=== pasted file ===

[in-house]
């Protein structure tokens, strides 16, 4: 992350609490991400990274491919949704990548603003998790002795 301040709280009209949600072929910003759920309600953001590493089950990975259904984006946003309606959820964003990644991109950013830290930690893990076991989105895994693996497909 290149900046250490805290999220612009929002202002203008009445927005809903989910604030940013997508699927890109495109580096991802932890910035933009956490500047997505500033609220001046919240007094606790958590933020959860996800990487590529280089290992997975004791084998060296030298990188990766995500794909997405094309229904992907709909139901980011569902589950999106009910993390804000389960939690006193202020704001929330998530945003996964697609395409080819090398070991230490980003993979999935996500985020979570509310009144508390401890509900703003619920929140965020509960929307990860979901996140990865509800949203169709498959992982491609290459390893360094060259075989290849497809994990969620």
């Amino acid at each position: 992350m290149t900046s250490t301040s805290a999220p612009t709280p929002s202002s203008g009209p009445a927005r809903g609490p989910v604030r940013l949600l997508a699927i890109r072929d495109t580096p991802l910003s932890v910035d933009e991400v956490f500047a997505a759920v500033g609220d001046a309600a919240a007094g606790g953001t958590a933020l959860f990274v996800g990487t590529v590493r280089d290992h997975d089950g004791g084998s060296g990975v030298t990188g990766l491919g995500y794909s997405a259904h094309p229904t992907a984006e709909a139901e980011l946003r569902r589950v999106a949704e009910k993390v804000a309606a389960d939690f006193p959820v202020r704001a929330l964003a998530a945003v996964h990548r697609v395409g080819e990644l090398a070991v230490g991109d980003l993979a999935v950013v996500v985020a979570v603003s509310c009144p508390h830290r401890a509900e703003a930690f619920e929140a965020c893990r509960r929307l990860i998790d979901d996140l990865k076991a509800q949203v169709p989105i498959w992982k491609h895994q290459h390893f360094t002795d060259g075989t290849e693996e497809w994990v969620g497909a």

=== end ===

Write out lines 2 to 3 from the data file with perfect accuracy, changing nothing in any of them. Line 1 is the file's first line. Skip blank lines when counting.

């Protein structure tokens, strides 16, 4: 992350609490991400990274491919949704990548603003998790002795 301040709280009209949600072929910003759920309600953001590493089950990975259904984006946003309606959820964003990644991109950013830290930690893990076991989105895994693996497909 290149900046250490805290999220612009929002202002203008009445927005809903989910604030940013997508699927890109495109580096991802932890910035933009956490500047997505500033609220001046919240007094606790958590933020959860996800990487590529280089290992997975004791084998060296030298990188990766995500794909997405094309229904992907709909139901980011569902589950999106009910993390804000389960939690006193202020704001929330998530945003996964697609395409080819090398070991230490980003993979999935996500985020979570509310009144508390401890509900703003619920929140965020509960929307990860979901996140990865509800949203169709498959992982491609290459390893360094060259075989290849497809994990969620």
């Amino acid at each position: 992350m290149t900046s250490t301040s805290a999220p612009t709280p929002s202002s203008g009209p009445a927005r809903g609490p989910v604030r940013l949600l997508a699927i890109r072929d495109t580096p991802l910003s932890v910035d933009e991400v956490f500047a997505a759920v500033g609220d001046a309600a919240a007094g606790g953001t958590a933020l959860f990274v996800g990487t590529v590493r280089d290992h997975d089950g004791g084998s060296g990975v030298t990188g990766l491919g995500y794909s997405a259904h094309p229904t992907a984006e709909a139901e980011l946003r569902r589950v999106a949704e009910k993390v804000a309606a389960d939690f006193p959820v202020r704001a929330l964003a998530a945003v996964h990548r697609v395409g080819e990644l090398a070991v230490g991109d980003l993979a999935v950013v996500v985020a979570v603003s509310c009144p508390h830290r401890a509900e703003a930690f619920e929140a965020c893990r509960r929307l990860i998790d979901d996140l990865k076991a509800q949203v169709p989105i498959w992982k491609h895994q290459h390893f360094t002795d060259g075989t290849e693996e497809w994990v969620g497909a």